Archive for July, 2010

charity shop video’s

July 18, 2010

Charity shops are awash with video’s, some relatively recent.

TV is serial’s, news, sport and odd documentaries, mainly interspersed with repeats and old films.

It’ s often difficult to find any viewing other than these old films. I suggest that Charity shops do  bundles of  10 film video’s, randomly selected, and sell them for a mere £2, or similar; with a strong suggestion that they be donated back to the same shop. If the bundles are numbered, then customers can keep a check on which one’s they’ve recently had and Charity shops can check if their stock is going up or down.

I suspect that many households might donate old tapes that are cluttering up their homes ( those that we might want to watch again?) and just keep a stack of ten that only has to be “returned”, when they feel like it.

It might not work but then again?


July 18, 2010

Another placed advert/news item to tell us what Credit Checking Agencies (i.e. Experian) will charge us for seeing what they are saying about us.

I’d be happier about their £2 charge, if I felt that I could successfully sue them for possibly telling lies about me (or, as these sort of orgasnisations say, making a slight error in the details in my file).

Is there a “no charge, no fee” shyster out there that takes on such cases?

Sir David Richards

July 18, 2010

Reading Mark Austin’s column in The Sunday Mirror it seems that Sir David Richards has actually been appointed to his post  ( Chief of Defence Staff ) , on merit!

How oddly refreshing.

United Utilities banditry

July 18, 2010

Was the imposition of the Hose pipe ban, closely followed by the disclosure that numerous reservoirs, owned by United Utilities, were full and not being used, a ploy by United Utilities to put pressure on OFWAT to go back on their refusal to allow an increase in water charging?

United Utilities complain that the water in these reservoirs, which, by now, must be overflowing from recent storms, is too dirty.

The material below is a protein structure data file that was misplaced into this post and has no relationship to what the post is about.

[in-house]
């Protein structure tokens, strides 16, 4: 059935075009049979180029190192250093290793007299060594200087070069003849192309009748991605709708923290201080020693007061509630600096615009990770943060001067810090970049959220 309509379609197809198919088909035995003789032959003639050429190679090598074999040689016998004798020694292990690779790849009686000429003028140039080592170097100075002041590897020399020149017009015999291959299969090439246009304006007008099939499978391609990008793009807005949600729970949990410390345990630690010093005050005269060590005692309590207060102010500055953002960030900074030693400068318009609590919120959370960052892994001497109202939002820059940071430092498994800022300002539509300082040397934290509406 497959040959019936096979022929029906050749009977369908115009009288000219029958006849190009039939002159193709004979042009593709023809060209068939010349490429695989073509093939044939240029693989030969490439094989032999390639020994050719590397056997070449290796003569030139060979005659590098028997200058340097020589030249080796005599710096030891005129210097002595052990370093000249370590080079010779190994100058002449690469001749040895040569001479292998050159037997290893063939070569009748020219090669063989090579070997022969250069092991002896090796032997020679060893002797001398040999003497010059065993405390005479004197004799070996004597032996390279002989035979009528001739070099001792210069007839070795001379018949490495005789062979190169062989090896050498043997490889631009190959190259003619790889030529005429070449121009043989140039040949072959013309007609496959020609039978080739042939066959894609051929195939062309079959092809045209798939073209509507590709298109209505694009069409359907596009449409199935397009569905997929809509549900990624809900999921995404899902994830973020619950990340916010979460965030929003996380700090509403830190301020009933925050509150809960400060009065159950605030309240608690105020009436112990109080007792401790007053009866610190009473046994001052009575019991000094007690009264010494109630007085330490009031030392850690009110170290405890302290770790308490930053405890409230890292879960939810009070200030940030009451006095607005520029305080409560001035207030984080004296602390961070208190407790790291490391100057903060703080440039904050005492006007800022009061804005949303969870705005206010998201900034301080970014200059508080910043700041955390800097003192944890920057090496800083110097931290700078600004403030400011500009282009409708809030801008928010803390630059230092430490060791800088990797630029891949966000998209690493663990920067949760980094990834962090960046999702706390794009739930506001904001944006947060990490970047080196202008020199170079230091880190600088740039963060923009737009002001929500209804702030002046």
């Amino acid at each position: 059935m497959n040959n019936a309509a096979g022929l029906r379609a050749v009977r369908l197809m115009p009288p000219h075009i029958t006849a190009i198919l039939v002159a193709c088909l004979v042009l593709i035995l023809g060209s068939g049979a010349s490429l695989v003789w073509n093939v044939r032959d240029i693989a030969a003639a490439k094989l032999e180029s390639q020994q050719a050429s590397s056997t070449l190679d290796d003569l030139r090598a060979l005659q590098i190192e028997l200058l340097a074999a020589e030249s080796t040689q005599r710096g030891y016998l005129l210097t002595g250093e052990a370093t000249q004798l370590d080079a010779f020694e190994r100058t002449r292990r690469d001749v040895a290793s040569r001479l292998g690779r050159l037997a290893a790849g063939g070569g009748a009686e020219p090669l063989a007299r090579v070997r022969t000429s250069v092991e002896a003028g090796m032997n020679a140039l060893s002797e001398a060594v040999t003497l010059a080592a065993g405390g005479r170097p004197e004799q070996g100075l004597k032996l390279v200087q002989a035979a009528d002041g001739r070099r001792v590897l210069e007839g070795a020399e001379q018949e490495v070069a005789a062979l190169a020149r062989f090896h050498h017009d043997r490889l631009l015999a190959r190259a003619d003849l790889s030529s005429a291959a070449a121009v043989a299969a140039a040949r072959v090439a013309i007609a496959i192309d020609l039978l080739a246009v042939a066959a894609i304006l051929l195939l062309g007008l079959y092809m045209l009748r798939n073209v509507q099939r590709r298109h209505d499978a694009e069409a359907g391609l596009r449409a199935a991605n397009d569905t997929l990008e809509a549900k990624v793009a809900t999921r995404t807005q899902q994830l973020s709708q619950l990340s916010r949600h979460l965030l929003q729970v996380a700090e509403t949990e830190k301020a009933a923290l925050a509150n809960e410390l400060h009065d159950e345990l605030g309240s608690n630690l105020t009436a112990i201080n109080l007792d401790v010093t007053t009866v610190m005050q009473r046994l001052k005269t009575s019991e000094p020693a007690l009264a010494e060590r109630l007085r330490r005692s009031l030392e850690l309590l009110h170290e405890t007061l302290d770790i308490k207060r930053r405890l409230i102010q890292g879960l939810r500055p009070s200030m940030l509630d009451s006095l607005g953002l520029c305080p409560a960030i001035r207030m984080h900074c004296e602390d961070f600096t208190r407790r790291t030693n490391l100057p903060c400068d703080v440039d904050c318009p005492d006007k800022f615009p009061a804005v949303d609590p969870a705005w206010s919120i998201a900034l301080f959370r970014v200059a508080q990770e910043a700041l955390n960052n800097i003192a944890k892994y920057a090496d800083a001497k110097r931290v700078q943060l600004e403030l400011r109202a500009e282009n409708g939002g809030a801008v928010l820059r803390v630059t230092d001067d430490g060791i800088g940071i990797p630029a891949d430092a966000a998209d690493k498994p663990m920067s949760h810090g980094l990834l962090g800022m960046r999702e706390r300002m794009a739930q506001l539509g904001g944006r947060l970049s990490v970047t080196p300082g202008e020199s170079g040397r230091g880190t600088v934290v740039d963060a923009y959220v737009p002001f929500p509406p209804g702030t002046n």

What have they been doing with the billions of extra pounds that they have been collecting since privatisation.

On privatisation all debts were erased, the sale was funded by taxation, and subsequently prices were allowed to increase at a minimum of 4% above inflation, from the levies set under the old Council Rates system. This extra above-inflation price raising has been repeated, such that the present cost of water and sewage services to householders is significantly higher than in 1970, when first proposed by Ted Heath.

Since the implementation in the early 80’s, Water Companies have had decades of time and Billions of pounds to replace a crumbling Victorian  legacy, with an up-to-date service.

How dare they complain that the water in these reservoirs and its treatment is still not suitable for delivery to households?

World Cup foul play –2

July 18, 2010

Further to comments about referee-ing the World Cup, one issue that crops up is setting the tone for the referee-ing of the Competition.

One possibility is to use a pre-tournament, so competing teams can see the standards that will apply. This would only work if the standards set in the pre-tournament actually matched that of the full-on tournament. In the past the standards in the opening games have been harsher than in the later stages, in the belief that Footballers, their managers and fans were all too thick to notice.

As for the pre-tournament, we could have say eight worthy contenders compete in a knock-out competition to qualify for entry to the full-on competition. This would appeal to me in respect of the way that France were allowed to cheat Ireland out of a placing in the competition, before balls-ing up their own chances of winning. How far would Ireland have progressed?

World Cup foul play

July 18, 2010

A recent article in The Express told how a Primary School was banning football from the schoolyard because of the increase in dangerous fouling tactics being employed since the televising of The World Cup matches. Presumably with special reference to De Jong’s apparent attempt to kill Xabi Alonso.

The problem seems to be with the conflict between having a free running play of a contact sport and the stoppages caused by rebuking players.